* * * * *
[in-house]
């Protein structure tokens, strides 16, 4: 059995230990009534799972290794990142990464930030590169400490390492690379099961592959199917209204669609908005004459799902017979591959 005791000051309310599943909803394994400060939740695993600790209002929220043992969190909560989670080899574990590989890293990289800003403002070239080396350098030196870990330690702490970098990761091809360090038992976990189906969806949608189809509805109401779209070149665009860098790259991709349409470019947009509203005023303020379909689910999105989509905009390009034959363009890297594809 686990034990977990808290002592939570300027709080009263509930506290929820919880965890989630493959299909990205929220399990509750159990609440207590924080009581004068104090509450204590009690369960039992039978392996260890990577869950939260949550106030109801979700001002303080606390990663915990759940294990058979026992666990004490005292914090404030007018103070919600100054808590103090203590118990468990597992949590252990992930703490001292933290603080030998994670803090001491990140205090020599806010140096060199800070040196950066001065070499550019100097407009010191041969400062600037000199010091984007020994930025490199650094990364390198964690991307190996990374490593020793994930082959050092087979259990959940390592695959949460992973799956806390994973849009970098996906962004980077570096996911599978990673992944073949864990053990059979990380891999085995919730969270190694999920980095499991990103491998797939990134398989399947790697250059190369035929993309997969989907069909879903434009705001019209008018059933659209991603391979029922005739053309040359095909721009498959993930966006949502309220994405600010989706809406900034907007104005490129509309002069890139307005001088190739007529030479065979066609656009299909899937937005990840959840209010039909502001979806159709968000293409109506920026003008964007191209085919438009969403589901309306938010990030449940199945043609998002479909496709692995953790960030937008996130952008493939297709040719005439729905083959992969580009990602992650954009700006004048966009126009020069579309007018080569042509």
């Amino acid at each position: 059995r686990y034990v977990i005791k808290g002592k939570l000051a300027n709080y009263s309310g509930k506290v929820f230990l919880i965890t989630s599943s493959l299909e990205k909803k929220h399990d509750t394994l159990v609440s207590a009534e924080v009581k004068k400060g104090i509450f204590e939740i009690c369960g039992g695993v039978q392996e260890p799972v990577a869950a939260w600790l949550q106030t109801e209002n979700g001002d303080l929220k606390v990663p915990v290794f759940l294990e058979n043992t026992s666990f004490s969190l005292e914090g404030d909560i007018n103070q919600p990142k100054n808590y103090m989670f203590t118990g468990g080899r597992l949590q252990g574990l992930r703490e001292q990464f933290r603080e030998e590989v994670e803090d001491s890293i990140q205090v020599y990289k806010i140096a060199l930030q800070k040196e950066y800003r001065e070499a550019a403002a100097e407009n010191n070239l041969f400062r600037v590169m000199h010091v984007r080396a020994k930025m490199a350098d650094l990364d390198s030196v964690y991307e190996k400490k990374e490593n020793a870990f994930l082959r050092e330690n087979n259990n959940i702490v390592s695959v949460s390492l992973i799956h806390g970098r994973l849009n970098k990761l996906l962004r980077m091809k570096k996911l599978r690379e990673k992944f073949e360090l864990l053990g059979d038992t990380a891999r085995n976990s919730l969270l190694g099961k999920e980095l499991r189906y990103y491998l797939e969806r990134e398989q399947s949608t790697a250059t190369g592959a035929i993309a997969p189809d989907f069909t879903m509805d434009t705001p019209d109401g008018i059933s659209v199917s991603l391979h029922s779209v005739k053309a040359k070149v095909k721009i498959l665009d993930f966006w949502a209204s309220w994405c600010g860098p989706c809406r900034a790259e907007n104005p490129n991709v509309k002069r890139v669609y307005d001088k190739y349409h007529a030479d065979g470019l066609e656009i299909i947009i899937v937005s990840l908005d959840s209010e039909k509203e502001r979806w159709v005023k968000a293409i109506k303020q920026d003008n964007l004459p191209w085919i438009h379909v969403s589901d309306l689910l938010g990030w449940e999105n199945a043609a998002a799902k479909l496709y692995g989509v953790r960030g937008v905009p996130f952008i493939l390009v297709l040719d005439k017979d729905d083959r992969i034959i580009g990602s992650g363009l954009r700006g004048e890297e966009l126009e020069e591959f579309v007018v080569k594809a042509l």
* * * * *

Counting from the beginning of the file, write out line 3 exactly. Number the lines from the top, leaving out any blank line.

């Amino acid at each position: 059995r686990y034990v977990i005791k808290g002592k939570l000051a300027n709080y009263s309310g509930k506290v929820f230990l919880i965890t989630s599943s493959l299909e990205k909803k929220h399990d509750t394994l159990v609440s207590a009534e924080v009581k004068k400060g104090i509450f204590e939740i009690c369960g039992g695993v039978q392996e260890p799972v990577a869950a939260w600790l949550q106030t109801e209002n979700g001002d303080l929220k606390v990663p915990v290794f759940l294990e058979n043992t026992s666990f004490s969190l005292e914090g404030d909560i007018n103070q919600p990142k100054n808590y103090m989670f203590t118990g468990g080899r597992l949590q252990g574990l992930r703490e001292q990464f933290r603080e030998e590989v994670e803090d001491s890293i990140q205090v020599y990289k806010i140096a060199l930030q800070k040196e950066y800003r001065e070499a550019a403002a100097e407009n010191n070239l041969f400062r600037v590169m000199h010091v984007r080396a020994k930025m490199a350098d650094l990364d390198s030196v964690y991307e190996k400490k990374e490593n020793a870990f994930l082959r050092e330690n087979n259990n959940i702490v390592s695959v949460s390492l992973i799956h806390g970098r994973l849009n970098k990761l996906l962004r980077m091809k570096k996911l599978r690379e990673k992944f073949e360090l864990l053990g059979d038992t990380a891999r085995n976990s919730l969270l190694g099961k999920e980095l499991r189906y990103y491998l797939e969806r990134e398989q399947s949608t790697a250059t190369g592959a035929i993309a997969p189809d989907f069909t879903m509805d434009t705001p019209d109401g008018i059933s659209v199917s991603l391979h029922s779209v005739k053309a040359k070149v095909k721009i498959l665009d993930f966006w949502a209204s309220w994405c600010g860098p989706c809406r900034a790259e907007n104005p490129n991709v509309k002069r890139v669609y307005d001088k190739y349409h007529a030479d065979g470019l066609e656009i299909i947009i899937v937005s990840l908005d959840s209010e039909k509203e502001r979806w159709v005023k968000a293409i109506k303020q920026d003008n964007l004459p191209w085919i438009h379909v969403s589901d309306l689910l938010g990030w449940e999105n199945a043609a998002a799902k479909l496709y692995g989509v953790r960030g937008v905009p996130f952008i493939l390009v297709l040719d005439k017979d729905d083959r992969i034959i580009g990602s992650g363009l954009r700006g004048e890297e966009l126009e020069e591959f579309v007018v080569k594809a042509l």